A British-flagged cargo ship with 25 crew has been hijacked 1,000 km off Somalia and Somali pirates have seized an Indonesian chemical tanker in the Gulf of Aden.
Pirates grab British-flagged ship
A British-flagged cargo ship with 25 crew, including eight Bulgarians, has been hijacked 1,000 kilometres off Somalia, according to the Bulgarian foreign ministry. The Asian Glory, which was hijacked on Friday evening, was transporting cars from Singapore to Jedda in Saudi Arabia. As well as the Bulgarians, including the ship's captain, the crew includes Ukrainians, Romanians and Indians, according to Zodiac Shipping, which hired the Bulgarians. The ship is now on the Somali coast and the crew have been able to telephone their families, foreign ministry spokesman Dragovest Goranov said. "They are in good health and they have food and water," he said, without indicating whether a ransom had been demanded. Meanwhile, Somali pirates also seized an Indonesian chemical tanker with 24 crew members in the Gulf of Aden, according to maritime watchdog bodies. The Singapore-flagged Pramoni was captured while en route to India - the third vessel since August to be taken in the region patrolled by foreign navies - said Andrew Mwangura of the East Africa Seafarers Assistance Programme. It marked the first attack by Somali pirates this year.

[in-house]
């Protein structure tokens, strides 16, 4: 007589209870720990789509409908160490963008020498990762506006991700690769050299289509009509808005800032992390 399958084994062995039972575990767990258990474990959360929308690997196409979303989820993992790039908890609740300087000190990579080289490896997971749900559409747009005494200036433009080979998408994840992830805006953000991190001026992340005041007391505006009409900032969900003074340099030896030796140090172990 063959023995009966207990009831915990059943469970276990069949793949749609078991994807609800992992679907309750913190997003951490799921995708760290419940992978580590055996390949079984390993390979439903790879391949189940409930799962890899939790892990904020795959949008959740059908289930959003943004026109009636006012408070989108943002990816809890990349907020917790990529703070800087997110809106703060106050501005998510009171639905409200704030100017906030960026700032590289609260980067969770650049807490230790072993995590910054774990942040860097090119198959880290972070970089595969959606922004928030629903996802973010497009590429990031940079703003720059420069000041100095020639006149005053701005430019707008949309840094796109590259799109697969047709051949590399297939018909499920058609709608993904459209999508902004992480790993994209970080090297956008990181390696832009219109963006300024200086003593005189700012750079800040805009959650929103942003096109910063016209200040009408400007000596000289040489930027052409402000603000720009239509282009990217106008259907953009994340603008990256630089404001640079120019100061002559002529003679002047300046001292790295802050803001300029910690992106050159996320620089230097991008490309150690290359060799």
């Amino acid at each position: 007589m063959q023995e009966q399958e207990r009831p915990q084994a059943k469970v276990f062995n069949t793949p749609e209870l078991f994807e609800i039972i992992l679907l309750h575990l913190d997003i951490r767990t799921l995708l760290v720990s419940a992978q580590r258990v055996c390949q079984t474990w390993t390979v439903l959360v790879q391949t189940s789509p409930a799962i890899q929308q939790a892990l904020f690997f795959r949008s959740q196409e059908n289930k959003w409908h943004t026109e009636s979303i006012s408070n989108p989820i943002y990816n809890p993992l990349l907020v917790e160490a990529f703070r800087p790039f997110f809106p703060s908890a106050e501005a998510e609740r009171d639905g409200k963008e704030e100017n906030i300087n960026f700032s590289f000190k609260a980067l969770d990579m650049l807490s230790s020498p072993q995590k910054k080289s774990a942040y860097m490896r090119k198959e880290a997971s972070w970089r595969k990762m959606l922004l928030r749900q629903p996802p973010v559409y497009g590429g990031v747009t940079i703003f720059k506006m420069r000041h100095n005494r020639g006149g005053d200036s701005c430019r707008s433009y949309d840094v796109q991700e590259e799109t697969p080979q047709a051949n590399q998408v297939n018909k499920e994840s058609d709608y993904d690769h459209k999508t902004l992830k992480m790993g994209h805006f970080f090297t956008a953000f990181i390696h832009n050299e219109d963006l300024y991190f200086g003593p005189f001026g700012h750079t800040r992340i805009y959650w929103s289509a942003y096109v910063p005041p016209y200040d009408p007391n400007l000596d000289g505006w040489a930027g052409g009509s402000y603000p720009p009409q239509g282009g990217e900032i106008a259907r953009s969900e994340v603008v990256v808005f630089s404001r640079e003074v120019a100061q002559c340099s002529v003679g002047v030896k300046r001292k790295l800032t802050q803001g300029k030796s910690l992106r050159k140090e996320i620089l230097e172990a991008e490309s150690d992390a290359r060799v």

Among the crew of the 20,000 deadweight-tonne Pramoni heading toward Kandla are 17 Indonesians, five Chinese nationals, a Nigerian and a Vietnamese, said Mr Mwangura, adding that the sailors were safe. The European Union's Atalante force confirmed the news, saying: "The ship's master reported on VHF that the ship was hijacked and all the crew are well. The ship is presently heading south towards Somalia."
On Monday, pirates seized the St James Park, a UK-flagged chemical tanker with a crew of 26 from nine different countries, while Yemeni authorities said the same day that a Yemeni freighter with 15 crew members had also been taken. Since the end of the summer monsoon season allowed pirate attacks to resume three months ago, Somali pirates had abandoned the Gulf of Aden for the wide open seas of the Indian Ocean, venturing as far as the Seychelles and beyond.
The latest capture brings to at least 12 ships and about 270 seamen currently held by Somalia pirates. *AFP